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Special Alert | Vietnam’s Amended Credit Institutions Law 2024: Enhancing Transparency and Stability

05/02/2024
 

During the 13-year application period, the Law on Credit Institutions 2010, as amended in 2017 (the “2010 CI Law”) played an important role in shaping the regulatory landscape governing the activities of credit institutions, encompassing both management mechanisms and safeguards for the legal system’s integrity. However, due to the restructuring of credit institutions and the deepening of modern industry, the 2010 CI Law has exposed certain shortcomings. These include issues such as (i) overlapping with other Vietnamese laws; (ii) lacking regulations in specialized technical definitions in the banking sector and others; and (iii) being outdated in addressing emerging cases because of a lack of predefined regulations, etc. Recognizing the need for alignment with current realities, the National Assembly has actively engaged in a comprehensive plan to amend and supplement the 2010 CI Law.

The draft to amend the 2010 CI Law has undergone multiple versions, featuring crucial amendments and supplements. Previously, the National Assembly was delayed in passing the draft law due to its complex and sensitive nature, and the goal of advocating thoughtful discussion in multiple sessions. Thereafter, the draft was officially approved by the National Assembly on 18 January 2024. The amended 2010 CI Law as approved (the “Amended CI Law 2024”) is expected to have major impacts on the operations of credit institutions in Vietnam.

Broader scope and subjects of application

As pointed out in the scope of application, the handling of bad debt and its collateral have been shaped by legislating regulations after a relatively long period of practical piloting. Consequently, entities with one hundred percent of charter capital owned by the State, in addition to credit institutions and foreign bank branches, could also engage in the handling of bad debt with the functions of purchasing, selling, and handling debt. Most of the remaining regulations within the scope and subject of application of the Amended CI Law 2024 are inherited from the 2010 CI Law with minor amendments.

Various concepts have been amended, supplemented, and added for the purpose of being consistent with the relevant law in the Vietnamese legal system, with the definition of “related persons” standing out as a prominent revision. To prevent the manipulation of the operation of credit institutions, organizations or individuals that have a direct or indirect relation with another organization or individual as regulated as related persons in the 2010 CI Law have been expanded, including:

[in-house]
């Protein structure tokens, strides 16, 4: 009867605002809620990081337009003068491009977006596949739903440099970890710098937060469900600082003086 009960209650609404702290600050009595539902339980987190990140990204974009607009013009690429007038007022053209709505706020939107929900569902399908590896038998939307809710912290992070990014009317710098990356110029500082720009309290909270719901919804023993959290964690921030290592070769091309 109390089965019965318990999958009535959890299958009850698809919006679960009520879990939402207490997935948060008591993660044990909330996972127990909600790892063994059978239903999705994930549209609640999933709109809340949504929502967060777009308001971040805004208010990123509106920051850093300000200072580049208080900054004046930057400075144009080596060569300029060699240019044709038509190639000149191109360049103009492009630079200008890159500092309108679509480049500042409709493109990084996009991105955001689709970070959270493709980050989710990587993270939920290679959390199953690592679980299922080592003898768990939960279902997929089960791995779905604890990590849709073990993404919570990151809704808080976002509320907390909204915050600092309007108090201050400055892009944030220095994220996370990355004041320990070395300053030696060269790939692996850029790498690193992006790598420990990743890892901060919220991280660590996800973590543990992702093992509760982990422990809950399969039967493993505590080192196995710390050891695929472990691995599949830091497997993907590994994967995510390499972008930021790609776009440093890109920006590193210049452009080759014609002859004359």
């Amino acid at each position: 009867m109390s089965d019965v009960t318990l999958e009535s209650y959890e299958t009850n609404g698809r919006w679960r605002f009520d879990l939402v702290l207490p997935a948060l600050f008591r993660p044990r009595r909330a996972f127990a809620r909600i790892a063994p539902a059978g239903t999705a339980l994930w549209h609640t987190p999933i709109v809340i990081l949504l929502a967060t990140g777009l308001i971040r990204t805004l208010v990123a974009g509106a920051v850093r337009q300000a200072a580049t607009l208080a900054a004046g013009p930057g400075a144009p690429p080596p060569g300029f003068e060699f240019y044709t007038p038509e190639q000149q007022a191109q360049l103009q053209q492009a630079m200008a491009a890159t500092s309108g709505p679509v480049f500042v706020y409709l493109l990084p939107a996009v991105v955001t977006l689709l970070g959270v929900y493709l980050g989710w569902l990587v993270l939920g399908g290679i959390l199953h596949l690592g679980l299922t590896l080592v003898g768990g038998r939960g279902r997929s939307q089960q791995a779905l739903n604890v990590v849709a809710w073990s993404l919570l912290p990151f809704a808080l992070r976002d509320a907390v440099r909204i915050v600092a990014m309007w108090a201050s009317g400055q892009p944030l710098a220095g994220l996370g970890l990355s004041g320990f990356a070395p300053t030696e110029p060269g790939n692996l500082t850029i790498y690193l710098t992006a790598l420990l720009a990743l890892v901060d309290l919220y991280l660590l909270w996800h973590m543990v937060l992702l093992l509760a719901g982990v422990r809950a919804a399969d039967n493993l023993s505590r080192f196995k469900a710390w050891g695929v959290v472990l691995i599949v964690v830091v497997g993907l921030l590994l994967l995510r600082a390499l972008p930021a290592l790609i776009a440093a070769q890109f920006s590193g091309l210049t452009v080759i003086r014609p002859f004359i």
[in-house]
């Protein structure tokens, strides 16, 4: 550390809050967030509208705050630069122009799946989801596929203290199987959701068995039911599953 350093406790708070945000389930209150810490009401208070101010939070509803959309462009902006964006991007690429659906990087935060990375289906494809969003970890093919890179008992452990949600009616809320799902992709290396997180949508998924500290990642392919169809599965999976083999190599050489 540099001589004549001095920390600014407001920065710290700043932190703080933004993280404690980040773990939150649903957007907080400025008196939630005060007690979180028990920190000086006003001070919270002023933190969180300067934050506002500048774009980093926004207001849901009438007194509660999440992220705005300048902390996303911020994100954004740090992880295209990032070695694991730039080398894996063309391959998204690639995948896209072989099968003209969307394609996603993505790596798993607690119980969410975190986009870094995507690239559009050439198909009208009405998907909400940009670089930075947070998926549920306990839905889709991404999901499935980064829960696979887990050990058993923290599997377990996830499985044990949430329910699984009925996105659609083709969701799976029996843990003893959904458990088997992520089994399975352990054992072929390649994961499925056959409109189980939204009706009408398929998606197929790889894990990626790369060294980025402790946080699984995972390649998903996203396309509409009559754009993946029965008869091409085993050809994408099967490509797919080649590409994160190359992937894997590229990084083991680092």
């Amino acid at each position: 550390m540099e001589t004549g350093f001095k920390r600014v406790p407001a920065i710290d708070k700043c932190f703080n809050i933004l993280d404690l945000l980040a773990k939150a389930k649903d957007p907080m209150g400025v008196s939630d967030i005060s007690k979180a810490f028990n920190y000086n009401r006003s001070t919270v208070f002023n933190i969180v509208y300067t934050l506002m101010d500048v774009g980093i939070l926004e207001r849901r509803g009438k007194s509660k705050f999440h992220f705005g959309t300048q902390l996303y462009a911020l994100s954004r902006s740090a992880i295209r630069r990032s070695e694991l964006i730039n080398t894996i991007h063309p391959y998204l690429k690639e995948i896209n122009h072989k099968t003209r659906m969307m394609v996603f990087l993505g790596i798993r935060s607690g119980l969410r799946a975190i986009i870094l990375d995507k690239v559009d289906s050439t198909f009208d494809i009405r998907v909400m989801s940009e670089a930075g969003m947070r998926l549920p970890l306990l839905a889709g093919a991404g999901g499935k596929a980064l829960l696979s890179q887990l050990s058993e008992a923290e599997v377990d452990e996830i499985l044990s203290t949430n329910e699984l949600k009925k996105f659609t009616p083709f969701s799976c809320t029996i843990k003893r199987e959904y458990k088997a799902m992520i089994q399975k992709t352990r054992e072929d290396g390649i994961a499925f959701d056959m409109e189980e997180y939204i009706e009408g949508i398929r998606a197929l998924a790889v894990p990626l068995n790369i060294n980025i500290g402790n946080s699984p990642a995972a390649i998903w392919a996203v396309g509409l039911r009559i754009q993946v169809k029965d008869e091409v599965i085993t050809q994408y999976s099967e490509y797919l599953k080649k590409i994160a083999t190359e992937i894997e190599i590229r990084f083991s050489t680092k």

• For organization: (i) parent company with subsidiaries of its subsidiaries and vice versa; (ii) credit institutions with subsidiaries of its subsidiaries and vice versa; and (iii) subsidiaries of subsidiaries under control of the same parent company or the same credit institutions; and
  • For individual: an individual with his/her spouse, parents, children, siblings, grandparents, grandchildren, aunts, uncles, and nephews.

Prohibited acts

The prohibited acts in the 2010 CI Law are only sporadically mentioned and have no regulations to specify, thus, the Amended CI Law 2024 has provided a separate provision to raise and address such deficiencies. It is important to note that entities involved in banking activities will be prohibited from the following:

  • Credit institutions and foreign bank branches engage in banking activities and other acts beyond the scope of activities recorded in the license issued by the State Bank of Vietnam (SBV).
  • Organizations and individuals, other than credit institutions and foreign bank branches engage in banking activities, except for margin trading, purchase, and sale of securities by securities companies.
  • Organizations and individuals illegally interfere with the business activities of credit institutions and foreign bank branches.
  • Credit institutions and foreign bank branches engage in practices of restraint of competition or unfair competitive practices, which have the risk of causing harm or harm to the implementation of national monetary policy, the safety of the credit institution system, the interests of the State and legitimate rights and interests of organizations and individuals.
  • Credit institutions, foreign bank branches, managers, operators, and employees of such entities are prohibited from selling unnecessary insurance products alongside financial services and products.

Adjusting the shareholding of shareholders in a credit institution being a joint stock company